It is not. While there are many good courses of study that may serve to make you a better pole dancer, I find many courses that attempt to get you to see pole dancing in a simple, “get it done” way. However, a lot of the instructors that teach pole dancing (and I speak from experience here) are highly experienced and know their stuff. The reason that these instructors can teach people in a simple, “get it done” way, is because they know their stuff and use it to get you to feel like you have a lot of control over a complicated art, especially something that involves high-energy movements. But what you don’t realize until you start doing pole dancing is that you can make this movement, the physicality of your dance, much easier over time. Your own practice is important, and I find that as long as you’ve been paying attention you can work on getting “better” at pole dancing. When you pay attention you will also notice that you have to pay attention to your movements. Because your feet are moving you have to think about what you’re doing. If you are too focused on your arms, you won’t be able to focus on what you are doing.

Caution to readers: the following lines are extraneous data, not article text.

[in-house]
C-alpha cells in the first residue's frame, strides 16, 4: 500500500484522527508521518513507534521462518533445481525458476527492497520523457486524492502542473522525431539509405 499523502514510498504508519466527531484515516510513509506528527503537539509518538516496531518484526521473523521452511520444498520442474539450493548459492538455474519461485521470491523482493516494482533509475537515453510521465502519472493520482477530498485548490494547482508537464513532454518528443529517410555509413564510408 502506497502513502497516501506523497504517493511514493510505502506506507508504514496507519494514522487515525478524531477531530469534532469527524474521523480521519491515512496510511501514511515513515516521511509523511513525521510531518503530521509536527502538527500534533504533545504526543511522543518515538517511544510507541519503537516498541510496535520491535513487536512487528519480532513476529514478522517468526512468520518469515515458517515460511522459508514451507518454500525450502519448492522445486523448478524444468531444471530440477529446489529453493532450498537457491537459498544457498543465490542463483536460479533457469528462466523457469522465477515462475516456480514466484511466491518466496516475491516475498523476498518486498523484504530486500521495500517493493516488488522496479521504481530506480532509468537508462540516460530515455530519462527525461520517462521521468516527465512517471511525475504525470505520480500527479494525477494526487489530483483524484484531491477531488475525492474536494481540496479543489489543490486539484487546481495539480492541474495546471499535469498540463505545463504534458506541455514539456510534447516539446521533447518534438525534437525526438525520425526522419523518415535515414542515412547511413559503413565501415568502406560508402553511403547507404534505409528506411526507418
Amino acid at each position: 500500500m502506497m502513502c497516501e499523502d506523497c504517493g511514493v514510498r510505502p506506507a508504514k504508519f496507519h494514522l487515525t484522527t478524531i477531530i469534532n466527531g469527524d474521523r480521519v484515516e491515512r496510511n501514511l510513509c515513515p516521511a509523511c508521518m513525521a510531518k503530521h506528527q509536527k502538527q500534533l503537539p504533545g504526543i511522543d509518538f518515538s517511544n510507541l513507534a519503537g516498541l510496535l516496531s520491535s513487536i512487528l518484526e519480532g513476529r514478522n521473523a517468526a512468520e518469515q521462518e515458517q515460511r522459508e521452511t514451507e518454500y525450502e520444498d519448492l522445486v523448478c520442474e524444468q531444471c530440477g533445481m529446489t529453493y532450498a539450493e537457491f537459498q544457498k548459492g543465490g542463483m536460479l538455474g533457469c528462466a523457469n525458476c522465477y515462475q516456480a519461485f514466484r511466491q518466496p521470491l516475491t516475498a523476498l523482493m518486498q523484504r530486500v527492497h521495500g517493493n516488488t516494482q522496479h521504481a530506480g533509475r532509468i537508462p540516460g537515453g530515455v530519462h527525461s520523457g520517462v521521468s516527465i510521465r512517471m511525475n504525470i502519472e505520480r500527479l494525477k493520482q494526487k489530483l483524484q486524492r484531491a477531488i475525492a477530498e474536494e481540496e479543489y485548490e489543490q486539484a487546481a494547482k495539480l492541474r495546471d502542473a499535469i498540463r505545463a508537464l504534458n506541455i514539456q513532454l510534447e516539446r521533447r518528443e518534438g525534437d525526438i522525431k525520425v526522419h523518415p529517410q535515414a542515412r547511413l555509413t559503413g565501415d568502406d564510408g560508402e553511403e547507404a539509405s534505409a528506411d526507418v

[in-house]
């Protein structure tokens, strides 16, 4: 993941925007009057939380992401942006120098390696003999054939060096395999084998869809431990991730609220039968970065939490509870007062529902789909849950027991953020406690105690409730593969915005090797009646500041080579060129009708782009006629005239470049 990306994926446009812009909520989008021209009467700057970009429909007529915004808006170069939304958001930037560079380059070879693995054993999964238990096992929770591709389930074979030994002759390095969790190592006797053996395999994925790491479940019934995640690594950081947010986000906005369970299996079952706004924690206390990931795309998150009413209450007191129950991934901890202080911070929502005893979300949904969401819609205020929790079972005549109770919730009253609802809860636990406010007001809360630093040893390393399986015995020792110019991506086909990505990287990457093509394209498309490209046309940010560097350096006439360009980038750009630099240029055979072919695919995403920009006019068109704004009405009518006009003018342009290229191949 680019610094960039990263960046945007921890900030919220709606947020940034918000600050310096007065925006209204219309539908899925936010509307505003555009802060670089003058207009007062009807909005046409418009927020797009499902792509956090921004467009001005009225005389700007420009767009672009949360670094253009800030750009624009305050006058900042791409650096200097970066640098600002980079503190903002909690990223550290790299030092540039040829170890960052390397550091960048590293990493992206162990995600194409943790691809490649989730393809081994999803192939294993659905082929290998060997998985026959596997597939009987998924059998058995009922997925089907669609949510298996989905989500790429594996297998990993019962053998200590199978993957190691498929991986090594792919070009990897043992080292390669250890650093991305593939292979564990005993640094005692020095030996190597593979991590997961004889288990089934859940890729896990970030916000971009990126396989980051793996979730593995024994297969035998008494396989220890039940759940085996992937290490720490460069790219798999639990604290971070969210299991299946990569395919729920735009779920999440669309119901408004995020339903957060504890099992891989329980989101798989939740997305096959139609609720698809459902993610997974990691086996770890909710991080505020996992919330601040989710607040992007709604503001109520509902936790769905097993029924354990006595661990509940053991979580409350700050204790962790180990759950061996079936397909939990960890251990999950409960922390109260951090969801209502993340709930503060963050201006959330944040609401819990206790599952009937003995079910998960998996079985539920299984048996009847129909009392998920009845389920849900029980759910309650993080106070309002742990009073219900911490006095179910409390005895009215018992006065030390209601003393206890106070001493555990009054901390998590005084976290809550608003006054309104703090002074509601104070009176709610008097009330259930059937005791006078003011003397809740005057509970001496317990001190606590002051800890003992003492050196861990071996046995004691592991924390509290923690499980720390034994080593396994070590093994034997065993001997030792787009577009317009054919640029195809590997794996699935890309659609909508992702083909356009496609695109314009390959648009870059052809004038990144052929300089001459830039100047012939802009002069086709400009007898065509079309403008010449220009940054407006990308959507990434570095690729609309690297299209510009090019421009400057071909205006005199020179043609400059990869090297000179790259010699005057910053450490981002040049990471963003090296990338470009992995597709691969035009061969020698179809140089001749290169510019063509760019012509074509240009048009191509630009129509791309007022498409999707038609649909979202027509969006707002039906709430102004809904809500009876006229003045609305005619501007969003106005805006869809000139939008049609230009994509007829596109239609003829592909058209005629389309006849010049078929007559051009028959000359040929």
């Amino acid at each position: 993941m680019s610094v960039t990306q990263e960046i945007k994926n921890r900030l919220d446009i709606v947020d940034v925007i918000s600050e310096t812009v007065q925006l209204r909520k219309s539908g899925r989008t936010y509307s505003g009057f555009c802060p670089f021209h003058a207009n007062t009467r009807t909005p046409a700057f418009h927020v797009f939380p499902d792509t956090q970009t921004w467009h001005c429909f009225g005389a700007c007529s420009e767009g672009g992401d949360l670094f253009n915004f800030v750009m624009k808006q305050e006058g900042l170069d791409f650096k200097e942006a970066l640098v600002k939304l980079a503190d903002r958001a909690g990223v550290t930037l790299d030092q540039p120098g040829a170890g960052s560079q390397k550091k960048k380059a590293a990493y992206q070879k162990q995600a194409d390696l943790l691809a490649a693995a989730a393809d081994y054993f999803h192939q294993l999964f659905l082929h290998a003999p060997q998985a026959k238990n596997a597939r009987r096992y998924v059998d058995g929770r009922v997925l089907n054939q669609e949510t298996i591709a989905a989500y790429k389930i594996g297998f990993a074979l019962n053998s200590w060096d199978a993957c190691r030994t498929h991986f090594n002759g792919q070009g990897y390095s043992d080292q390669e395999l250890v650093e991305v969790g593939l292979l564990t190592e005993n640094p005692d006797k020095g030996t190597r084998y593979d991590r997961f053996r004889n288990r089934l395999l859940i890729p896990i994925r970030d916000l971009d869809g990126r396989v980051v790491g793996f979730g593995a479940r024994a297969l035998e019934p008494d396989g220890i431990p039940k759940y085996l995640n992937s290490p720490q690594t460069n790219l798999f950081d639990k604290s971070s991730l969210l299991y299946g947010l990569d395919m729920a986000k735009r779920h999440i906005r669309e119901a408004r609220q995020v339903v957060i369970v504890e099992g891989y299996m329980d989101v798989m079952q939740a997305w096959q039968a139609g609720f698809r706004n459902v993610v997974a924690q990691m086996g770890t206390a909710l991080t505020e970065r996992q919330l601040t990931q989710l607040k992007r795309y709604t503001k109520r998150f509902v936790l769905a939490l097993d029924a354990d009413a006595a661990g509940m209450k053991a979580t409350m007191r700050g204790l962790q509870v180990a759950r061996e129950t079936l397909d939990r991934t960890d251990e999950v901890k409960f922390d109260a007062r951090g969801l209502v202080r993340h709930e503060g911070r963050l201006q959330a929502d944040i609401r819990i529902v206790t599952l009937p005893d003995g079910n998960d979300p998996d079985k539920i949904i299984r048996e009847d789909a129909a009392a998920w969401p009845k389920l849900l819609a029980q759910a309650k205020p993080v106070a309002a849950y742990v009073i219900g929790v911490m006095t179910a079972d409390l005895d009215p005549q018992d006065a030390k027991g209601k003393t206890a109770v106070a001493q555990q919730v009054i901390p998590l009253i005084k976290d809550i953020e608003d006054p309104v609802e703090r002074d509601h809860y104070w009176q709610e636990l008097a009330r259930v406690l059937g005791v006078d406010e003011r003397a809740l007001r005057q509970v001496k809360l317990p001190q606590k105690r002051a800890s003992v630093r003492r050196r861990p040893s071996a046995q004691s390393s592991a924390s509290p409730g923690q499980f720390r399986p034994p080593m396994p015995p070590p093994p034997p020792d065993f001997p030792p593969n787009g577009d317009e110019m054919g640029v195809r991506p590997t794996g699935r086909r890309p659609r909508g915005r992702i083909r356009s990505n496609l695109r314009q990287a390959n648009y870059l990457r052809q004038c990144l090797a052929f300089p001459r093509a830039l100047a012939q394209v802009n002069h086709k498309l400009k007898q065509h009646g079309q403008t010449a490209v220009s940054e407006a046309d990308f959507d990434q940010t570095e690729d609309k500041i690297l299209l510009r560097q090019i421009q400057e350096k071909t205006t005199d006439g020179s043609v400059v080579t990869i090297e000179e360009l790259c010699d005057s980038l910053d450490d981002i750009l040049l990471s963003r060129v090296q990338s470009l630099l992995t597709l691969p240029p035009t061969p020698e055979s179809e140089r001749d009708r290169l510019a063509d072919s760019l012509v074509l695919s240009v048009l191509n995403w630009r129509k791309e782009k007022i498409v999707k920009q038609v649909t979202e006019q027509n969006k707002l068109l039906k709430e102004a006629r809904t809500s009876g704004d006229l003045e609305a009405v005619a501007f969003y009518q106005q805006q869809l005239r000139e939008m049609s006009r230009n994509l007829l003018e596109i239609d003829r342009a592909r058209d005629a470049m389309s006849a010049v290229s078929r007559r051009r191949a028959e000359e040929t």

If you are a beginner, then this post is for you! There seems to be something called “the beginner’s plateau”. You will not feel comfortable doing the moves that you want to do as a beginner, or maybe your technique will start to suffer. It will happen in two stages. The first stage is usually about two months after you have practiced (especially if you haven’t had any good practice), and the second stage happens roughly the time that you are about to get stronger and do the moves that you are comfortable with. I found that the first stage was easy; I didn’t try to train too hard or push myself too hard. I was content to let my body figure it out. Even when I didn’t feel that I was doing my best, I didn’t stop. I thought, “That’s fine! Let me get stronger by training harder.” Then, on a day or two before my first practice, I would practice it, and at first I didn’t feel too bad. I was just doing what I was comfortable with. Then, about a week or so into the second practice, I found that my feet hurt some, and I started to doubt that I was doing the moves I was confident in doing. I began to wonder why I was dancing at all. My body started to
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